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Linkbait: “You don’t even actually like music, you are just a whore,” and other bullshit gender biases in music appreciation…

A really good, searing piece in Jezebel this week by music writer Tracey Moore, about the level of gender bias inherent in how people react to women writing about music, especially in the areas such as rock, metal and indie.

It was prompted after “My Husband’s Stupid Record collection,” a site about a non-music loving woman writing reviews of her husband’s large vinyl collection, went viral around the internet. Moore picked up on the telling gender slant in the responses towards a woman who wasn’t seen as a music writer and to those who write about music full-time for a living. As she notes;

But as someone who also wrote about music professionally while female, I can’t help but notice the jaw-dropping difference in response to a woman who sits down to riff on music as an admitted outsider being greeted with an enthusiastic thumbs-up by dudes, VERSUS being a woman who sits down to riff on music as an insider and being greeted with a shit-fuck-ton of vitriol by dudes. The latter experience would be mine. But more on that in a waxy minute.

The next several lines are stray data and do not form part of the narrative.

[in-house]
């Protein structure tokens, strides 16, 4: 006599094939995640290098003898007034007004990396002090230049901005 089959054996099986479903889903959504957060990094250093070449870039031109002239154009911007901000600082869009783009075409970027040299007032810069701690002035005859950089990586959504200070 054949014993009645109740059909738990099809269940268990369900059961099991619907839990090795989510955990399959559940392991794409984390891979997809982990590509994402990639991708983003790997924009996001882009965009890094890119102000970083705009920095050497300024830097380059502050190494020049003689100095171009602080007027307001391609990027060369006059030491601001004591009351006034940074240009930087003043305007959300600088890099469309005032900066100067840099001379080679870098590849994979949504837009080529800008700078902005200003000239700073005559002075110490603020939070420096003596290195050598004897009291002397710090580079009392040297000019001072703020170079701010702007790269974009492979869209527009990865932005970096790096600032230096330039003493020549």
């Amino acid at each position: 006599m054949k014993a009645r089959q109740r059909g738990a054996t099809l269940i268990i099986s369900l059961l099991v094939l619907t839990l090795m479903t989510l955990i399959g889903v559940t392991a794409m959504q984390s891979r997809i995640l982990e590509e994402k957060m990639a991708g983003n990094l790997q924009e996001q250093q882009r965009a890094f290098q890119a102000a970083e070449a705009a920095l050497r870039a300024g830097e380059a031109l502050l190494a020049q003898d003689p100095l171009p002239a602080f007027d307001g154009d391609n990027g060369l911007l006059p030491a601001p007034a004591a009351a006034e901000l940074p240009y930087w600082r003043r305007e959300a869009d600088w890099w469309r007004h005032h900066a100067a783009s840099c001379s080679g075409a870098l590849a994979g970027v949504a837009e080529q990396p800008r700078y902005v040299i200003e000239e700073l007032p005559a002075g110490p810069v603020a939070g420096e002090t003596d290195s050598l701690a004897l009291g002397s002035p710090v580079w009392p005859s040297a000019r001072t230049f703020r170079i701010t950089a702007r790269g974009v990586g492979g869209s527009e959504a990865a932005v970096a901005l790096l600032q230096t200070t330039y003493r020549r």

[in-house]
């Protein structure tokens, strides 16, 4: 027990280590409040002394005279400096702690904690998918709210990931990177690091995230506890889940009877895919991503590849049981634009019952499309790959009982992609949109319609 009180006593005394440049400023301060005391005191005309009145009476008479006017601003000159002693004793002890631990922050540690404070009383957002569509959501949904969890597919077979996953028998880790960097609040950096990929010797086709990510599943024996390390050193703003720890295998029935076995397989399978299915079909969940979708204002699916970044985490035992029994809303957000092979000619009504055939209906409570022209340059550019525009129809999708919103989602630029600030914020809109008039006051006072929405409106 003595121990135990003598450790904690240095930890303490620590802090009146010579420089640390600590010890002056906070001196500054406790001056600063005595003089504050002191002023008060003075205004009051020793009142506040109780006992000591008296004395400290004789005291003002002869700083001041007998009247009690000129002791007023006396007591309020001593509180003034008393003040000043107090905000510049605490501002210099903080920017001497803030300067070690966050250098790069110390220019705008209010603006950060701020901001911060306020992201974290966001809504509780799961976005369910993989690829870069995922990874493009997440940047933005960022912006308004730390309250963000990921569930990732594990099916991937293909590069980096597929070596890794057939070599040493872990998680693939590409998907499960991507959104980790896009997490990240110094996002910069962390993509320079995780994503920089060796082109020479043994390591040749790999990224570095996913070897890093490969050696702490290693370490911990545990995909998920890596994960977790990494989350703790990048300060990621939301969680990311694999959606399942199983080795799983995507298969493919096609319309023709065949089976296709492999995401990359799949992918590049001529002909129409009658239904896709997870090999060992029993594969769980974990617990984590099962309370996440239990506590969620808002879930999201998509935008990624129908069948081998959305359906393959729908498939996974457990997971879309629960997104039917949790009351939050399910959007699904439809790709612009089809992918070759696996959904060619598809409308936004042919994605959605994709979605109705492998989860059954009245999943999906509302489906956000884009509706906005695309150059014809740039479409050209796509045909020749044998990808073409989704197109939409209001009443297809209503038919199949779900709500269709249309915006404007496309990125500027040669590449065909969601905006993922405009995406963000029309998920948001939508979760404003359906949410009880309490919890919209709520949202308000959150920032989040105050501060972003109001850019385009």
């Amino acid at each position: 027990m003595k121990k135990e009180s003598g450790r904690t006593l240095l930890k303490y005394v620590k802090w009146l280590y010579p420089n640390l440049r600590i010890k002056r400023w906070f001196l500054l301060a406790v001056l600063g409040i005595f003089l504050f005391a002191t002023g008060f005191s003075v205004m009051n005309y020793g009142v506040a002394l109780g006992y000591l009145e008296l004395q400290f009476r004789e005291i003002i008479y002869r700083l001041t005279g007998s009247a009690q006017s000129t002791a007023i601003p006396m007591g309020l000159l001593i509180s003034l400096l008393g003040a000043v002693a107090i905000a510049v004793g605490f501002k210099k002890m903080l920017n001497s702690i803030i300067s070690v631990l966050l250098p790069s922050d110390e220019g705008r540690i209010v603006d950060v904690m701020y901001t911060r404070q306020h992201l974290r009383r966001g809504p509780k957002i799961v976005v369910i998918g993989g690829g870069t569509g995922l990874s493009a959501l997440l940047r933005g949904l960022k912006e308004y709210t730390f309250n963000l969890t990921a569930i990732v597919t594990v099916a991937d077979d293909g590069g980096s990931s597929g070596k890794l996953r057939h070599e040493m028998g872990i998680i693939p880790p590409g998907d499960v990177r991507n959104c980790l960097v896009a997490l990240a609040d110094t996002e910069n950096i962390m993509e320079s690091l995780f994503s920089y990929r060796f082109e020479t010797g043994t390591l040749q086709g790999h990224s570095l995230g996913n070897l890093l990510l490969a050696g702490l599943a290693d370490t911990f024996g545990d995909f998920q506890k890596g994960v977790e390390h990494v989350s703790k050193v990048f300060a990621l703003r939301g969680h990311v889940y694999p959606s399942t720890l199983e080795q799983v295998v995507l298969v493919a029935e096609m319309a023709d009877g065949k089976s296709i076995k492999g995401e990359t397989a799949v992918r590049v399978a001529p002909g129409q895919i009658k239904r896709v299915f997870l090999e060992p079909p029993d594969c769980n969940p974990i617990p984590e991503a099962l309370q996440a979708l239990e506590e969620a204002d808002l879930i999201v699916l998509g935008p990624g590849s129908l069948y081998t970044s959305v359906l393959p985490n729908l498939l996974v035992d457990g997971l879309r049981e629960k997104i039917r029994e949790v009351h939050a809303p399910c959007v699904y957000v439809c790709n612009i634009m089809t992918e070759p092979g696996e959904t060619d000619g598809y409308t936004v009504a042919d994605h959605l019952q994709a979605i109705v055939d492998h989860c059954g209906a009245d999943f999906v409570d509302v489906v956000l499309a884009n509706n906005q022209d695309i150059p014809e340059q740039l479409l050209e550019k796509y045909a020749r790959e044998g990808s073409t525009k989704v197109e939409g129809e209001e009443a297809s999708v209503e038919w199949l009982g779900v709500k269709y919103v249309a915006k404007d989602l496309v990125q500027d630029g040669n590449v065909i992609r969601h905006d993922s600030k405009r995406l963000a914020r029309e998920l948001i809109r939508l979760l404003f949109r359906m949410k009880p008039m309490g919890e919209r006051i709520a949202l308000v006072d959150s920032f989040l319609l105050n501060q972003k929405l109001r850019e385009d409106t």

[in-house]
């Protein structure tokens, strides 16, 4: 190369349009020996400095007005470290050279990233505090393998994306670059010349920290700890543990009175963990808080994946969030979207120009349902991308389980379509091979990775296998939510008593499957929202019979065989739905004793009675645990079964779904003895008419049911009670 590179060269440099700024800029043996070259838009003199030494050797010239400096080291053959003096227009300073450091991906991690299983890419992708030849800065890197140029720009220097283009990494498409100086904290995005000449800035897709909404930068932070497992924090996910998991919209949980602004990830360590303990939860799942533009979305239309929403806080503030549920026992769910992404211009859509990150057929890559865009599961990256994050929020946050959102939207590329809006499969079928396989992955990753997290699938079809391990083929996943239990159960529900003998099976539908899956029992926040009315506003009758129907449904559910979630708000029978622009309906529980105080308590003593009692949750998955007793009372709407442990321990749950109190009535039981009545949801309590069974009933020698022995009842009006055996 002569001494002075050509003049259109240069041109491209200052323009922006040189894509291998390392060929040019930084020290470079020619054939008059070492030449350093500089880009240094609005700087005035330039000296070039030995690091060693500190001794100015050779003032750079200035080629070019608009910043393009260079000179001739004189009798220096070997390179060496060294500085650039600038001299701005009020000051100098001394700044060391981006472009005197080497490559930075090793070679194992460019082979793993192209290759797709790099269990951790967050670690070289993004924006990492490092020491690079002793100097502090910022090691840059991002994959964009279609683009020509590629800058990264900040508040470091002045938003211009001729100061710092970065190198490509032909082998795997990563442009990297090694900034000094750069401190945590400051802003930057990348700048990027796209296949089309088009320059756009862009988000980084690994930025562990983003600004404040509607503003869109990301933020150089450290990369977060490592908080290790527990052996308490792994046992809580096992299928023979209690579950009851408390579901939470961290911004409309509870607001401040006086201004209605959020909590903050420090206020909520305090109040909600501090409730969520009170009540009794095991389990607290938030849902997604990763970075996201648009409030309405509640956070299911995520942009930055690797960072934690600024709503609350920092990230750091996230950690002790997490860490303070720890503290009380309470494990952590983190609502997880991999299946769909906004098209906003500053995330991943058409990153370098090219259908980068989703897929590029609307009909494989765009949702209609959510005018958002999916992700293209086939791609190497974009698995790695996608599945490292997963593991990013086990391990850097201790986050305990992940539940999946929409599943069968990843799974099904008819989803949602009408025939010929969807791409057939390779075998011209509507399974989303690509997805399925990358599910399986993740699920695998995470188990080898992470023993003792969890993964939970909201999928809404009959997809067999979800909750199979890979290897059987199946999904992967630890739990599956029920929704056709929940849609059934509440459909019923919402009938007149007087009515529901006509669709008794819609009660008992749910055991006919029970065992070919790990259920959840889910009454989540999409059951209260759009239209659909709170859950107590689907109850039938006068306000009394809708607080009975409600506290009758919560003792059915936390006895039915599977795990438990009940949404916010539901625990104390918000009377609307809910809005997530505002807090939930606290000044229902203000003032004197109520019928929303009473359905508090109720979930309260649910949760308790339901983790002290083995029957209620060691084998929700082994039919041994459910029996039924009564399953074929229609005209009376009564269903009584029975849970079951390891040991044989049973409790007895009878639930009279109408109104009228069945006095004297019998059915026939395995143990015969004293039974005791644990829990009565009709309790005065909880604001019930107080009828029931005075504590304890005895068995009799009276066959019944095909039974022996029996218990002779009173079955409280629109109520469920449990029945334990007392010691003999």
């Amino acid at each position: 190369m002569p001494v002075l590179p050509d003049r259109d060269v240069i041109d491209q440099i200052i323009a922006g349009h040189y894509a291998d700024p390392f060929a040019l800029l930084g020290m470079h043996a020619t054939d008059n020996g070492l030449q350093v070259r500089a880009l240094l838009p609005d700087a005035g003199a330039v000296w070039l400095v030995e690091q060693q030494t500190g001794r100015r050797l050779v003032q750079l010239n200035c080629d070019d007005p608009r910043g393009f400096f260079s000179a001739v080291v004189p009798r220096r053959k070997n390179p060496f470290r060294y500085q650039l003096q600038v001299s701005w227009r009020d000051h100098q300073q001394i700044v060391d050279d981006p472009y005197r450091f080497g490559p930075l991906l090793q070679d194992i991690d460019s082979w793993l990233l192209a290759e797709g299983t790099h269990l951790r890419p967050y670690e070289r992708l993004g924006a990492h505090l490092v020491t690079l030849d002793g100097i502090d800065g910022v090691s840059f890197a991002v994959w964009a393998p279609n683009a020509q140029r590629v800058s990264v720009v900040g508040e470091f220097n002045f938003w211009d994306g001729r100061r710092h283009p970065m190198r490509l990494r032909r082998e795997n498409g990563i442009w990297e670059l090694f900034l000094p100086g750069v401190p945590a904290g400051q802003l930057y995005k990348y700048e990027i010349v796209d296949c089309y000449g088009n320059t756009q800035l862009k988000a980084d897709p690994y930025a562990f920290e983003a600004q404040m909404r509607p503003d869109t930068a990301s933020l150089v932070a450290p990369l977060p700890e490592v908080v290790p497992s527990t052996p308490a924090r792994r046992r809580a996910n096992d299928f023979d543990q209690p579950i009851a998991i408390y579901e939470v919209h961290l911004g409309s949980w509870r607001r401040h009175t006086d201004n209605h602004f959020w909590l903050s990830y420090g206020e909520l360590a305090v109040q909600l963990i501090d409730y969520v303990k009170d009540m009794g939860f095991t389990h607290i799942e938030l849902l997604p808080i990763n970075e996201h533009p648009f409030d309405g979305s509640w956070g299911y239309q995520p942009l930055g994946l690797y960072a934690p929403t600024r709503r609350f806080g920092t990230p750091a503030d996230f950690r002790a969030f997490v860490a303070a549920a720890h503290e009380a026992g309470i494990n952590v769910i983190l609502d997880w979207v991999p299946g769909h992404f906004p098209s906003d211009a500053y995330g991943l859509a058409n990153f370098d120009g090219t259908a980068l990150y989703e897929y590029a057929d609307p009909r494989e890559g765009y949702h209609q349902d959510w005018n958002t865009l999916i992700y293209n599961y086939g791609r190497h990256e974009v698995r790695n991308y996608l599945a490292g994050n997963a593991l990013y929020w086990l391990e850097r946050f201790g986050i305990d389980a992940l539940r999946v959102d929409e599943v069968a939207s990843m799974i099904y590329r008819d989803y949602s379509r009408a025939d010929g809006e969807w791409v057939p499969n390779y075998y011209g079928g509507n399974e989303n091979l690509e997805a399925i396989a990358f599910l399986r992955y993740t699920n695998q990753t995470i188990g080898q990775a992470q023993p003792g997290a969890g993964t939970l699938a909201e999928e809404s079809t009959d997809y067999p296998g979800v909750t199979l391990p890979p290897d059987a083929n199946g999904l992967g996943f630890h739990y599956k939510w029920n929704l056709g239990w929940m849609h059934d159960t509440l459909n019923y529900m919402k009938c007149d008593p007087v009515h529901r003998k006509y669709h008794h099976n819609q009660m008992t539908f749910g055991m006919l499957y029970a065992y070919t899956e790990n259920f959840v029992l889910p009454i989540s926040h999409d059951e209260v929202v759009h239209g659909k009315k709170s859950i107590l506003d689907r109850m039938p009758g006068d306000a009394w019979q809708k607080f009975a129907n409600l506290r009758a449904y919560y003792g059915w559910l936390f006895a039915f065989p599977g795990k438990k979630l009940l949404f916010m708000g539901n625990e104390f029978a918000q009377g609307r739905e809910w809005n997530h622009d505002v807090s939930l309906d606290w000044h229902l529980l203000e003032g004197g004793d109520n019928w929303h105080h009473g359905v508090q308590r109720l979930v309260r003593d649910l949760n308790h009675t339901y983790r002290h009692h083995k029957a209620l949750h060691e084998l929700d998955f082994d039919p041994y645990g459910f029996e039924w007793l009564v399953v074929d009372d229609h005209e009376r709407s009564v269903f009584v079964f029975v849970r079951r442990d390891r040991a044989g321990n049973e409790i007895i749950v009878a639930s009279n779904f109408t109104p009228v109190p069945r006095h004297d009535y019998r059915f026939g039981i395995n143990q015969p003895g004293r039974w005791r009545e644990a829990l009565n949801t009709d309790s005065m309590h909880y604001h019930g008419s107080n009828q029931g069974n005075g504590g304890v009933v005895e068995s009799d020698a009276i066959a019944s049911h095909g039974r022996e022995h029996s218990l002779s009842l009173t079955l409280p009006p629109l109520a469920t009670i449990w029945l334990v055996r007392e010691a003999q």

Moore goes on to describe the levels of vitriol that she and other female music critics often receive from male musicians, fans and industry wonks. and jeeeez, it’s fucking disgusting. Many of  the insults and slurs often border on that of sexual violence. If it’s not this, then they find that men simply can’t believe that they could write about music in a knowledgeable way. The message they encounter is simple – that women couldn’t possibly be into, or be able to write about music the way dude music nerds can.

Some more quotes;

This is why it’s not really about Sarah O’Holla at all, though I certainly sympathize with how she feels post-scrutiny. And in her defense, I want to say something: Coming at music like you don’t know dick about it (pun intended) is a valid way to approach it. It’s not traditional criticism, but it’s useful. I’ve always hated the sense that there is only one way to talk about music. Decades of male-centric rock criticism — the obsessive, cataloging, record-collecting, liner-notes driven, grading variety — reminds me that we could use more writing that approaches music innocently. Too often, we forget what records are for anyway — cleaning your house, getting ready on Saturday night, going out for drinks, FUCKING DANCING. This is anathema to the traditional critic, who couldn’t give a fuck what you play the record for, but this is why most people don’t give a fuck how a record has been reviewed, either. Critics often appear to write to other critics, and that is why criticism often deserves every punch in the softballs it gets.